Pakistani ruler General Pervez Musharraf is visiting Kazakhstan this week. While bilateral relations concern at least part of the trip, the situation in Afghanistan is also seen playing a role. Kazakh officials now say Afghanistan's ruling Taliban militia, a pariah in the international community, is a force which cannot be ignored. RFE/RL's Bruce Pannier says this hints at improving ties between the Taliban and neighboring states.
Prague, 8 November 2000 (RFE/RL) -- Afghanistan's neighbors in Central Asia have for years been pointing at instability in that country, and the rise of the Taliban militia there, as a major source of the region's problems, including terrorism and narcotics trafficking.
Officially most countries in the region say the Afghan civil war, which pits the Taliban against an opposition force based in the north of the country, can only be resolved through diplomacy. But most are also thought to be supporting one of the factions in the fighting.
That support, until recently, was mostly aimed helping groups opposed to the Taliban, but the visit this week to Kazakhstan by Pakistani ruler General Pervez Musharraf indicates the Afghan militia may be gaining in regional support. Pakistan is one of only three countries that recognizes the Taliban government.
To coincide with Musharraf's visit, Kazakh President Nursultan Nazarbaev yesterday issued a statement saying his government is now ready to hold talks with representatives from all movements in Afghanistan, including the Taliban. Nazarbaev had previously been a critic of the Taliban.
Kazakh Prime Minister Kasymjomart Tokaev reinforced the statement today, saying it is important foreign governments do not interfere in Afghanistan's internal problems. Tokaev also said he met with Taliban officials in Pakistan last year:
"We consider that the Taliban movement, which is the dominating force in Afghanistan, should not be ostracized in any way. Last year in March, by order of the president, I was in Islamabad where I met with Taliban officials. I said then that we considered the Taliban movement as the dominate and a serious political force in Afghanistan, from both a political and military point of view."
Before arriving in Kazakhstan, Musharraf made an unscheduled stop in Turkmenistan, which has adopted a neutral policy toward the factions in Afghanistan. Musharraf met with Turkmen President Saparmurat Niyazov, and the two underscored the possibilities of a Central Asian-Pakistani trade corridor via Afghanistan.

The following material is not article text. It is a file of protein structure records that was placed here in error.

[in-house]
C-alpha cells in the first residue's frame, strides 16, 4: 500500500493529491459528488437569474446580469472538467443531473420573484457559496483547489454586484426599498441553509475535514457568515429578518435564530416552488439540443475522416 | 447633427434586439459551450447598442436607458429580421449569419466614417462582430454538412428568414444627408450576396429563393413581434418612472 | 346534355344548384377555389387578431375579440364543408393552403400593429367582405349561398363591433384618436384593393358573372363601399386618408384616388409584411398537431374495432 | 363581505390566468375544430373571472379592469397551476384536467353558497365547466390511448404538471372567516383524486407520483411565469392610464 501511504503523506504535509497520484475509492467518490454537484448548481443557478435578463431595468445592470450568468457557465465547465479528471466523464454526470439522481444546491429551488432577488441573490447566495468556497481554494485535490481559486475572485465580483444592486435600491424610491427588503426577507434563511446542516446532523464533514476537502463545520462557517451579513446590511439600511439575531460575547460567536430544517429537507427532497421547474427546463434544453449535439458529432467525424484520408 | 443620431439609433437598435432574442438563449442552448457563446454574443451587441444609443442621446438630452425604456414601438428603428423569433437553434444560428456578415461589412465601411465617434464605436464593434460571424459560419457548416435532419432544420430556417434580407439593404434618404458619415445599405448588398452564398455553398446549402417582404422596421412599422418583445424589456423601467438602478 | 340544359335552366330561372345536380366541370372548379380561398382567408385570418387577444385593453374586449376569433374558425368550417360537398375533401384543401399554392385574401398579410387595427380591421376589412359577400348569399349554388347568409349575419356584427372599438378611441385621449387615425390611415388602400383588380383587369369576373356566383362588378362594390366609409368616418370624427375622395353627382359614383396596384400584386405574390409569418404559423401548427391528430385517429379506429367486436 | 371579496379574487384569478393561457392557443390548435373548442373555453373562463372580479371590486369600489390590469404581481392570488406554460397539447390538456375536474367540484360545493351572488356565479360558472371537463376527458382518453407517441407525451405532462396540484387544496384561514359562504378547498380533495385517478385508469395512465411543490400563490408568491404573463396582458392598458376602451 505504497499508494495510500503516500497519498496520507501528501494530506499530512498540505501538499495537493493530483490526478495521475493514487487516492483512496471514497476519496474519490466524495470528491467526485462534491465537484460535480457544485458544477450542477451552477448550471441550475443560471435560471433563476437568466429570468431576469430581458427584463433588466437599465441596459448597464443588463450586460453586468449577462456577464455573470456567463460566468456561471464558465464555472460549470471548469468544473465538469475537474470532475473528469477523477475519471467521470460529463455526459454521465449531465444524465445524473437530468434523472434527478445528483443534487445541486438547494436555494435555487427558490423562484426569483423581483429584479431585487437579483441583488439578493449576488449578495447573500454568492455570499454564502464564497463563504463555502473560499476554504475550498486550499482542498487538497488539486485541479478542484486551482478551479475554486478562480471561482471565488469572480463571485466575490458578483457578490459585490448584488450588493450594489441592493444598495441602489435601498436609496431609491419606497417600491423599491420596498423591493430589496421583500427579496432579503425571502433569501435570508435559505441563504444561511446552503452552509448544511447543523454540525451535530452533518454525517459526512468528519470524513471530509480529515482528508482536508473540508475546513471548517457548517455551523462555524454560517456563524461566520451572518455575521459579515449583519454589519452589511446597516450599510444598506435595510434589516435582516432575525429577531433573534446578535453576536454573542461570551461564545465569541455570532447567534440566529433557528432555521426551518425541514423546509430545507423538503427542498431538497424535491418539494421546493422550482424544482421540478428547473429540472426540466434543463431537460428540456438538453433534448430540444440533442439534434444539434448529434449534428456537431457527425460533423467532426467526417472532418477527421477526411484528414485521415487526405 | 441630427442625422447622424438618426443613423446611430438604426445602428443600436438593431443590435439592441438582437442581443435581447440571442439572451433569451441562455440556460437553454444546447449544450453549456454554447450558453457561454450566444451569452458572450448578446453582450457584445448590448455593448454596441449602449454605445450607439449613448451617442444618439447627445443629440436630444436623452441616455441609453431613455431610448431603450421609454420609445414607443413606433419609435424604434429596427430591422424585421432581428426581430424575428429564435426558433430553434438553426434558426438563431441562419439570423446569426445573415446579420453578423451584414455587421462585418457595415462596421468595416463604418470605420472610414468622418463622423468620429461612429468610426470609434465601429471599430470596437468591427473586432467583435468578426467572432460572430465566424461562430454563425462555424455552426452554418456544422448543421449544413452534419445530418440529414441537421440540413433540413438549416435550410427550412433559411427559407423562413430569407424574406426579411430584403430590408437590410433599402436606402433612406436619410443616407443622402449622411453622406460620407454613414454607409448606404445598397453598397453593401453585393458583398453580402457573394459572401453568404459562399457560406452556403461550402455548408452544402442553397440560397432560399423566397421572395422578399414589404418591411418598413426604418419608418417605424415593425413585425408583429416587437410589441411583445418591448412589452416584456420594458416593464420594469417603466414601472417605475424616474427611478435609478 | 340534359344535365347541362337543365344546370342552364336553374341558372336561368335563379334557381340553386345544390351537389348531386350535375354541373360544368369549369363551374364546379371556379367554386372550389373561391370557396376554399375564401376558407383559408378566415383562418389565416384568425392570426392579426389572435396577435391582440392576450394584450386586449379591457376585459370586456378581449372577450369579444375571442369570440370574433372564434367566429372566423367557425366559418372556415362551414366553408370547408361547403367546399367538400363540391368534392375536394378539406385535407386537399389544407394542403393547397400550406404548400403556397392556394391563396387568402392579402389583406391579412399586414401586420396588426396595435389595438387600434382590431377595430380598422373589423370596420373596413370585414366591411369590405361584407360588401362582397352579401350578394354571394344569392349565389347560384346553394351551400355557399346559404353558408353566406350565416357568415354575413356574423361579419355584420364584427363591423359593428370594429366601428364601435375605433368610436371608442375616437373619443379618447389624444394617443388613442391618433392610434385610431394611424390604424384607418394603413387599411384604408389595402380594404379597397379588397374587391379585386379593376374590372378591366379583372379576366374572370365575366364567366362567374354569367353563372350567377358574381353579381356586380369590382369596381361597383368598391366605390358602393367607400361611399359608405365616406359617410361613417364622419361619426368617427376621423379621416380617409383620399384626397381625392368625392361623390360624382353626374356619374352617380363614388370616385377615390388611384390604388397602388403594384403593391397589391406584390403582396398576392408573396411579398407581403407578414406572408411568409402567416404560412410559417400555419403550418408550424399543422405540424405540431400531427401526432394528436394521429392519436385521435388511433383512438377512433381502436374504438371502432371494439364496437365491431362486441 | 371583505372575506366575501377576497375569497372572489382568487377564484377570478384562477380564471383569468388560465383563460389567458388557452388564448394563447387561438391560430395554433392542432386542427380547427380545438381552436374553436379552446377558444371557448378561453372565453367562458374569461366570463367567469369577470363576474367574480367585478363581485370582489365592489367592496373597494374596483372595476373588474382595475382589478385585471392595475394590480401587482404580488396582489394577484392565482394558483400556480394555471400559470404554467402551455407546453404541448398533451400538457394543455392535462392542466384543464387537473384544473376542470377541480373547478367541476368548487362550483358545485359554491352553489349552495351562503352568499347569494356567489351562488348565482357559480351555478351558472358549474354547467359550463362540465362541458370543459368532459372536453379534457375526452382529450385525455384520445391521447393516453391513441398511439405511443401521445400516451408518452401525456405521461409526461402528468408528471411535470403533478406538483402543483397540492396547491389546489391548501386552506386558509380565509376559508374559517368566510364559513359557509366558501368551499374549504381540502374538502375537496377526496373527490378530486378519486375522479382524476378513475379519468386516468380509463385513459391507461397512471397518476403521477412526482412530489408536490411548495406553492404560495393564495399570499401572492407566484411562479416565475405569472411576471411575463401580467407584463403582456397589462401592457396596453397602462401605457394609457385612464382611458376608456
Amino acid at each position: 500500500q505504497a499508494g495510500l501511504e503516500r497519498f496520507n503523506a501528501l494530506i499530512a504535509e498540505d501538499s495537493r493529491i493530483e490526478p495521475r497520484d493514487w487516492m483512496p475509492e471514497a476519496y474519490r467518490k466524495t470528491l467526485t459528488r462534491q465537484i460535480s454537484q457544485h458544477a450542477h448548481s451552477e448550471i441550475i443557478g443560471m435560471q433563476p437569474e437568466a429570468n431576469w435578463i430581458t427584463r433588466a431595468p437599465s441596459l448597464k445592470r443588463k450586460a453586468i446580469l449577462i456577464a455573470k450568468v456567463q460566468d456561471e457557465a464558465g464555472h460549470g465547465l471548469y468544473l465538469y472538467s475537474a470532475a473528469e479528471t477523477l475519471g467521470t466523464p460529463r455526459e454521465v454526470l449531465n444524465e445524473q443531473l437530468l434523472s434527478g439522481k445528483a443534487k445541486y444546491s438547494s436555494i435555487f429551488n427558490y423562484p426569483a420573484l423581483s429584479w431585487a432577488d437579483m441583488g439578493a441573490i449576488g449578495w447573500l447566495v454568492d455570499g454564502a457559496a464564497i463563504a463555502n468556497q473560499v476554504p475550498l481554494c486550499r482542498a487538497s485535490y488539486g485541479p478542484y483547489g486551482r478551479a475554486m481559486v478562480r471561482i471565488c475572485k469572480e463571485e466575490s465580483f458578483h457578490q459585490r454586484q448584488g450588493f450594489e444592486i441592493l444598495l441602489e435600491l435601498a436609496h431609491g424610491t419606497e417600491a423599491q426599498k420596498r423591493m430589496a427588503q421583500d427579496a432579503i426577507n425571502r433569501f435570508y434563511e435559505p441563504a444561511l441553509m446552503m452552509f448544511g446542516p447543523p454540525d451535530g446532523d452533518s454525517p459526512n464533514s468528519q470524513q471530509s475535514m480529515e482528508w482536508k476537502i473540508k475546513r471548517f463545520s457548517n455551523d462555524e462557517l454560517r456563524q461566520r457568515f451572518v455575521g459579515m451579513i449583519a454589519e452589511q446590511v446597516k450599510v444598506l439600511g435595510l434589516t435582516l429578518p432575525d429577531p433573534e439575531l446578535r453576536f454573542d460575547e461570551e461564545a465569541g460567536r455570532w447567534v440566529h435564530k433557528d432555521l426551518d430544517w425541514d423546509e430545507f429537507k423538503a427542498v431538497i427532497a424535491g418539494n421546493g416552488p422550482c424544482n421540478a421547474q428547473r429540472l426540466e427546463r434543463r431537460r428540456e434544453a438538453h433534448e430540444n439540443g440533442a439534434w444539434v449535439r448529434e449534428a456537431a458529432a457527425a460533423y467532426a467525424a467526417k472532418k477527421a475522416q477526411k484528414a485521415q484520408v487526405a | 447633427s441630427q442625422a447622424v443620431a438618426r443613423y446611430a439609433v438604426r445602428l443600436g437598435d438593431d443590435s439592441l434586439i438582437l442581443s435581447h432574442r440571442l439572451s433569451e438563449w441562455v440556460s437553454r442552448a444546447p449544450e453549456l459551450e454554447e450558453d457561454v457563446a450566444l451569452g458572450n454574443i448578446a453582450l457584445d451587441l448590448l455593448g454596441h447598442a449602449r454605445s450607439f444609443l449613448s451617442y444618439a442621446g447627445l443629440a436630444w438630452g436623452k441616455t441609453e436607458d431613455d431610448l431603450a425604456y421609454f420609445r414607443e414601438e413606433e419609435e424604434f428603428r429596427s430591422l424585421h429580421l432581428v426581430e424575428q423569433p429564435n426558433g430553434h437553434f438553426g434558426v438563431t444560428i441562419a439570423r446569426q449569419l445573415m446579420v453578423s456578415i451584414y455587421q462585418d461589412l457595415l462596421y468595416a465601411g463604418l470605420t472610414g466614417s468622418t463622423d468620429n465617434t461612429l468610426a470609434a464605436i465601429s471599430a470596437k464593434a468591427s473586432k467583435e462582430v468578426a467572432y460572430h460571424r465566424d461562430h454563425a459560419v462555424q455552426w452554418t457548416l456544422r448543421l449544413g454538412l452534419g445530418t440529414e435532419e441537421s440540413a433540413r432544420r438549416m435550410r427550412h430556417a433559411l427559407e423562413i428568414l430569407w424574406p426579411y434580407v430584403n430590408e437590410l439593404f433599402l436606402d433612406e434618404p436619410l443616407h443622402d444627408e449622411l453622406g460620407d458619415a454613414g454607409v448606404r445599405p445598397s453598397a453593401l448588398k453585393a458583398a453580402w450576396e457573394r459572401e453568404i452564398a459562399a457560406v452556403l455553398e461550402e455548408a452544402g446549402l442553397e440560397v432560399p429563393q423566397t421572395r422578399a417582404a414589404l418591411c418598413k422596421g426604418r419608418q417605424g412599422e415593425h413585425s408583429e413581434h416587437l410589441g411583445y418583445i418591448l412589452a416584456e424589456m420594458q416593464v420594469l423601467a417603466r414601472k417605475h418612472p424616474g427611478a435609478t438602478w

Pakistani Foreign Minister Abdul Sattar took that a step further today in the Kazakh capital Astana by saying a Central Asian-Pakistani trade corridor via Afghanistan offers Kazakhstan an export route and customer for its energy and other exports:
"We would very much like to be part of transit arrangements and import arrangements for gas from Turkmenistan and eventually oil from Kazakhstan."
Kazakhstan's softened attitude toward the Taliban brings the country into line with the other Turkic-speaking Central Asian states.
Uzbekistan and Kyrgyzstan had also been among the leading critics of the Taliban, especially after Islamic militants made incursions into both countries in 1999 and again this year.
But a month ago, Uzbek President Islam Karimov made an about-face and said he does not think the Taliban poses a danger to the Central Asian republics. Days later, Uzbek Foreign Minister Abdulaziz Kamilov said Uzbekistan's ambassador in Islamabad held meetings with Taliban representatives in Pakistan.
Kyrgyzstan followed soon after, saying it would recognize any Afghan government that had the support of the majority of Afghanistan's people. This is a far cry from the support the Kyrgyz government gave to a Russian idea this year of preventive strikes against terrorist bases located on Taliban-controlled territory in Afghanistan.
How an improvement in relations with the Taliban can help the Central Asian states remains to be seen. It could strain relations with Russia, which has accused the Taliban of harboring and helping terrorists, notably what Moscow calls Chechen terrorists.
More immediately, improved relations with the Taliban could damage existing ties to the other Central Asian neighbor, Tajikistan.
Tajik President Imomali Rakhmonov is in Tehran today to meet with government officials there. Afghanistan is already announced as a main topic of the talks. But in Tajikistan's case it could be difficult to court better relations with the Taliban. The Northern Alliance fighting the Taliban is led by ousted Afghan President Burhanuddin Rabbani and his defense minister, Ahmad Shah Masoud, both of whom are ethnic Tajiks.
(Merhat Sharipzhan and Edige Magauin of the Kazakh Service contributed to this report)